Megabyte – an explanation of the unit of digital information

IT personnel are constantly dealing with information units that indicate file sizes, the storage capacity of a data carrier, or the data consumption of processes. The megabyte, or MB for short, is a unit of measurement that comes up frequently. But despite frequent use, sometimes it’s not entirely clear what its size ratio is compared to kilobytes or gigabytes. When dealing with digital text documents, images, and email attachments, it’s helpful to know what MB means in practice and how the size can be converted into other common units of measurement such as KB or GB.

What is a megabyte?

Megabyte (MB) is a standard unit in IT and digital technology that designates a file size or the capacity of a data storage medium. The term is made up of the Greek word ‘mega’ (million) and ‘byte’. A byte is the smallest data quantity that a computer processes when storing and processing data. But what is a byte made of? A byte is made up of 8 bits, also called binary digits. These form the basis for binary communication between computers. A single bit describes one of two states: ‘0’ or ‘1’.

If you combine several bits, the number of states that can be written also increases. With one byte, i.e., 8 bits, 256 (28) states are possible. Nevertheless, a byte is just large enough to represent a single character. This example shows that complex digital processes and representations require a huge number of bytes. To keep a better overview, bytes are therefore grouped into different size units. According to the decimal system, a megabyte stands for 1 million bytes. 1 MB is a lot easier to write than ‘1,000,000 bytes’.


While a byte with its 8 bits represents the smallest addressable IT unit, there are designations for units that are even smaller. A half-byte or nibble consists of 4 bits and half a nibble, i.e., 2 bits, is a dibit.

Megabyte, kilobyte, and gigabyte – what’s the difference?

So, what’s larger – a MB or a GB? And what is the difference between KB and MB? There are always confusions when it comes to digital storage units. The correct classification of kilobytes, megabytes, and gigabytes makes it easier to deal with files and storage carriers. According to the decimal system, 1 megabyte = 1,000 kilobytes and 1,000 megabytes correspond to one gigabyte. 1 MB is therefore significantly larger than 1 KB and significantly smaller than 1 GB. However, because the prefixes kilo, mega, and giga are based on the decimal system and computers use the binary system, this conversion is not accurate.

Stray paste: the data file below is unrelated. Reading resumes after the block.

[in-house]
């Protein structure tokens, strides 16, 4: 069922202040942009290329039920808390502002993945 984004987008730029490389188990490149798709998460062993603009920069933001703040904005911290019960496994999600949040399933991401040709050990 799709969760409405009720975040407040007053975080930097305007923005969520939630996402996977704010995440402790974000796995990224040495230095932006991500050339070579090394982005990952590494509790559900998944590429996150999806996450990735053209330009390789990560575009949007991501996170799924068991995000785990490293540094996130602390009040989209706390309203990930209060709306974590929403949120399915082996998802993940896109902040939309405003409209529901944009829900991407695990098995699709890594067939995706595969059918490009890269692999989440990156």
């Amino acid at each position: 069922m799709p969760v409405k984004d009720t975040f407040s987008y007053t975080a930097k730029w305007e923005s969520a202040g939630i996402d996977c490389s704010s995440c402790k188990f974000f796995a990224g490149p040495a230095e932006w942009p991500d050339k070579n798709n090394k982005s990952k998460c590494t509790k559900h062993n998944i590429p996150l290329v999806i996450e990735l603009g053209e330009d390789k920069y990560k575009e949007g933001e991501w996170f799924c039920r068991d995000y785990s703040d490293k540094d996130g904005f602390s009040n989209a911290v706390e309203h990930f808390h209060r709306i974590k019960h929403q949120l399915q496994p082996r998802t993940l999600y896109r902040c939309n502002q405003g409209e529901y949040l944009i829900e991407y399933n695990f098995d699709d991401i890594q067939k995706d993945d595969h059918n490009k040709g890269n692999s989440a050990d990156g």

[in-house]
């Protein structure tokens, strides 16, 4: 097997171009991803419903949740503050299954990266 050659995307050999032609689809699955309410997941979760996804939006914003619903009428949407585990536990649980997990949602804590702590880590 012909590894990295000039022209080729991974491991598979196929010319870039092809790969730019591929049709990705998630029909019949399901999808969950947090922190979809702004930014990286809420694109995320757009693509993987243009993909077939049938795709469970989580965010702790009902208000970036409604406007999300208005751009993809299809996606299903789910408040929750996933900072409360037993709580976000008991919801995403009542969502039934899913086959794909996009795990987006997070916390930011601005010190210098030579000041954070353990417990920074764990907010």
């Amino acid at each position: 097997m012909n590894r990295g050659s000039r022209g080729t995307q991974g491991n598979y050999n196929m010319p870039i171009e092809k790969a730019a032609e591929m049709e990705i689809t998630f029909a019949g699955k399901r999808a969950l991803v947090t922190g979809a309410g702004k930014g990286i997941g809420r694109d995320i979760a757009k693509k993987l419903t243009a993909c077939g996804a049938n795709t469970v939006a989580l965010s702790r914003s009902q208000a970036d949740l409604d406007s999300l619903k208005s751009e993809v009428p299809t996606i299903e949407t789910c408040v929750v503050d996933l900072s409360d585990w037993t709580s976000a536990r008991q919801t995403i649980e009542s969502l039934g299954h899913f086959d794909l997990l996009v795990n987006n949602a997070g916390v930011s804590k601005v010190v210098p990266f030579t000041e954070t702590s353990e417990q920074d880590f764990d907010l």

The International Electrotechnical Commission (IEC) found a solution to this problem. It introduced new prefixes that weren’t based on the power of ten but on the power of two which are used by computers. These prefixes are based on their decimal counterparts but are assigned the syllable ‘bi’. Megabyte thus becomes mebibyte, gigabyte becomes gibibyte, etc. As a result, instead of the conversion number 1,000 (103), the technically correct 1,024 (210) is used. Nevertheless, the binary prefixes have not caught on just yet. Instead, the old decimal prefixes are still widely used, but with the more precise conversion of 1,024.

What other data units are there?

A few decades ago, the megabyte used to be a large data quantity. Nowadays, we encounter significantly larger units of measurement across digital technologies. The table below shows which data capacities are currently being used and how you can convert them to other storage sizes.

Storage unit


Value in byte

Byte (B)

= 8 Bit


Kilobyte (KB)

= 1,024 Byte


Megabyte (MB)

= 1,024 KB


Gigabyte (GB)

= 1,024 MB


Terabyte (TB)

= 1,024 GB


Petabyte (PB)

= 1,024 TB


Exabyte (EB)

= 1,024 PB


Zettabyte (ZB)

= 1,024 EB


Yottabyte (YB)

= 1,024 ZB


Brontobyte (BB)

= 1,024 YB


The information in the table above can seem quite abstract. To give you a better idea of what the megabyte storage unit means in everyday use of digital media, here are a few examples:

Approx. 1 MB = 500 pages of text in Word

Approx. 5 MB = 1 photo taken by a 12 megapixel camera

Approx. 30 MB = 1 minute of a YouTube video in HD quality

Approx. 500 MB = Contents on a standard CD-ROM

Approx. 5,000 MB = DVD quality film

Since when has the megabyte been used and what for?

In the age of gigabytes and terabytes, megabytes are now relatively small quantities of data. But this wasn’t always the case. In 1956, IBM launched the first computer with integrated data storage. At a price of $35,000, this huge device had a storage capacity of a mere 5 MB. A decade later, the first floppy disks with a storage capacity of up to 2 MB became available – a breakthrough for digital technologies. Nowadays, you can hardly find a USB stick with less than 4 GB of storage space.

However, this doesn’t mean that MB as a unit of measurement is now obsolete. While megabytes are no longer used in conjunction with the storage capacity of data carriers, they are used to denote file sizes. The size of digital documents, pictures, songs, or presentations is usually somewhere in the MB range. Data volumes when surfing on mobile devices and other actions that consume data are often expressed in MB. Many Internet users also know, for example, that their mail provider limits sending individual attachments over 10 or 20 MB.


Instead of using physical data carriers or their own servers, many teams and users store their data in the cloud. This allows for more flexible access and protects against data loss. The secure HiDrive Cloud storage from IONOS provides affordable packages for up to ten users, making email attachments a thing of the past.